Chrysler worse off than previously thought

2009 Dodge Challenger 3

I’m not sure I’m buying this. The article cited here goes on to speculate that Sergio Marchionne is setting things up to make more drastic changes.

The situation at recently rescued Chrysler Group is even more dire than first thought, the CEO of Italy’s Fiat — which came to the aid of the U.S. automaker — said Wednesday.

“We were surprised by how little had been done in the past 24 months,” Sergio Marchionne told reporters in Frankfurt, Germany.

Chrysler will present a revised business plan in November, Marchionne told reporters.

“We have to be absolutely clear about what we want to do with Chrysler and, as a management team, where the organization is going to be in five years,” Marchionne said, according to the industry newspaper Automotive News.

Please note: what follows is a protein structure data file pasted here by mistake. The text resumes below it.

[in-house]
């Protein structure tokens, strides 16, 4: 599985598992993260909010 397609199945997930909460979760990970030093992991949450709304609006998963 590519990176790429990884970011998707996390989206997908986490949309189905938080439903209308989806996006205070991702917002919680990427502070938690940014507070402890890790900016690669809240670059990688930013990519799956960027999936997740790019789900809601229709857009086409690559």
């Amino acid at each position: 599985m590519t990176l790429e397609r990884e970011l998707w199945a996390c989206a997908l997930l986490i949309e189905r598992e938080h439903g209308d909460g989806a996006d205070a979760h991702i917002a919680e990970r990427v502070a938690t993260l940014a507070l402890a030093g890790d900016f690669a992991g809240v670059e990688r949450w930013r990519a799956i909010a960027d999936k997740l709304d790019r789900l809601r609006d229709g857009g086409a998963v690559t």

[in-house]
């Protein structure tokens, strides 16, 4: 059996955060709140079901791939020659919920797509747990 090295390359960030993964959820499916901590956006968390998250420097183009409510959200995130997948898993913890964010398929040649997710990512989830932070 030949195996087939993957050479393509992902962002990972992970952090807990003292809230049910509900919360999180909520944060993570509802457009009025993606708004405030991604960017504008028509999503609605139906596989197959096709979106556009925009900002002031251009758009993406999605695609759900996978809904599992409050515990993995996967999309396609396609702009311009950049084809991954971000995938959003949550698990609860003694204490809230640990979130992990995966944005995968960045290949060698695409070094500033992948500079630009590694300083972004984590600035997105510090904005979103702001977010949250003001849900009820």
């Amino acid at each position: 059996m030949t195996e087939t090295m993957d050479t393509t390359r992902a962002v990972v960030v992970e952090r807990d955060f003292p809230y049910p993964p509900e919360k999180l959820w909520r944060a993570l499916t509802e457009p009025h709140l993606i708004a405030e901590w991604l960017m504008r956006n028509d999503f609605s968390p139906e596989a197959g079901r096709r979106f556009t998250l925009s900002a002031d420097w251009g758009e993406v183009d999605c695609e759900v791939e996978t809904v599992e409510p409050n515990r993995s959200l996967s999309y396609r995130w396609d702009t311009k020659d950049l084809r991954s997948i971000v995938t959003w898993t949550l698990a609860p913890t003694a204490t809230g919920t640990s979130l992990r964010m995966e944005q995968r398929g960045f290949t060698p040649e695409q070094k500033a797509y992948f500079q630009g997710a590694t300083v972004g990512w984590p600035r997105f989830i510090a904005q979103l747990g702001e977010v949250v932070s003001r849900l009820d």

Unlike General Motors, which has continued to roll out new and redesigned products even as it entered and exited bankruptcy, Chrysler has had little to tout. Its most recent new market entries are the Dodge Challenger muscle car — essentially a re-bodied Dodge Charger sedan — and the Ram pick-up.

The only new product Chrysler has entering the market this year is an industrial-duty version of the Ram truck. After that, a new version of the Jeep Grand Cherokee mid-sized SUV isn’t expected until the middle of next year.

The economy is very important. If car sales can continue to rebound, then the margin for error is greater for Fiat.


Chrysler begins its Fiat education . . . in Poland